EICHER: John, you saw that the Supreme Court turned down a request for an emergency stay for Yeshiva University in New York—this is the religious school that denied recognition to an on-campus LGBTQ group called YU Pride Alliance. Seems like a cut-and-dried religious-liberty claim, a religious school—in this case Orthodox Jewish—contending for the right to be Jewish. There’s related action going on where Seattle Pacific University—and that’s a Christian school—is under legal pressure to reverse its policy of not hiring people who are in same-sex relationships. A group is suing the board of trustees on the grounds that it’s failing in its fiduciary duty to keep the school up-to-date with the social views of the wider community.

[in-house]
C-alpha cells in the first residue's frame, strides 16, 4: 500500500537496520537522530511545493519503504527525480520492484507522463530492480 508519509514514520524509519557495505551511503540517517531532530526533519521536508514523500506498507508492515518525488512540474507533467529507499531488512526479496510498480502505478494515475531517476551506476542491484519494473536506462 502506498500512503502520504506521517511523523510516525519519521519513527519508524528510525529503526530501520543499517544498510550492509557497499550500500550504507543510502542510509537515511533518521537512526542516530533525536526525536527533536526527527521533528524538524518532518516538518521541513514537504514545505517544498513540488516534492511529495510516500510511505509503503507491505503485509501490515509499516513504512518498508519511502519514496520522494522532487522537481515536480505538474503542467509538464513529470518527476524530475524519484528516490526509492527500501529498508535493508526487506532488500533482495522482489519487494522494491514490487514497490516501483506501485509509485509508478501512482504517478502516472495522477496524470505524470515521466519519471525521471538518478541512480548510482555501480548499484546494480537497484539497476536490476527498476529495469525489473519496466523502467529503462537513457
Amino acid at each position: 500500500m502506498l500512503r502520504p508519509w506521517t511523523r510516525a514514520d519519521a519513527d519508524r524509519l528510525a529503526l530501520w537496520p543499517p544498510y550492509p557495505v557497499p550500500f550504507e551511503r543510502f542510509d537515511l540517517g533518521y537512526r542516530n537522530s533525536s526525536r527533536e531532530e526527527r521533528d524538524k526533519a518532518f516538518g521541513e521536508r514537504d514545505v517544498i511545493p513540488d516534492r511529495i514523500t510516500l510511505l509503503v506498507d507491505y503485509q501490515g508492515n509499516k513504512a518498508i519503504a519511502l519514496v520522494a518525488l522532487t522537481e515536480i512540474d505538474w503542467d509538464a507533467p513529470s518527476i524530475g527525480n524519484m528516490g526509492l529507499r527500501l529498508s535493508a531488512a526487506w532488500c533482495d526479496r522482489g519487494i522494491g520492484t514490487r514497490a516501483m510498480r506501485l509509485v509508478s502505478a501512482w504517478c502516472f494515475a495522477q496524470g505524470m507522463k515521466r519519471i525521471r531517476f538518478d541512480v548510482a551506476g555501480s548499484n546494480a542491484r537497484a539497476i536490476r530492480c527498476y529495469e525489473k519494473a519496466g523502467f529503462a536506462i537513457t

What are your thoughts on these new pressure points?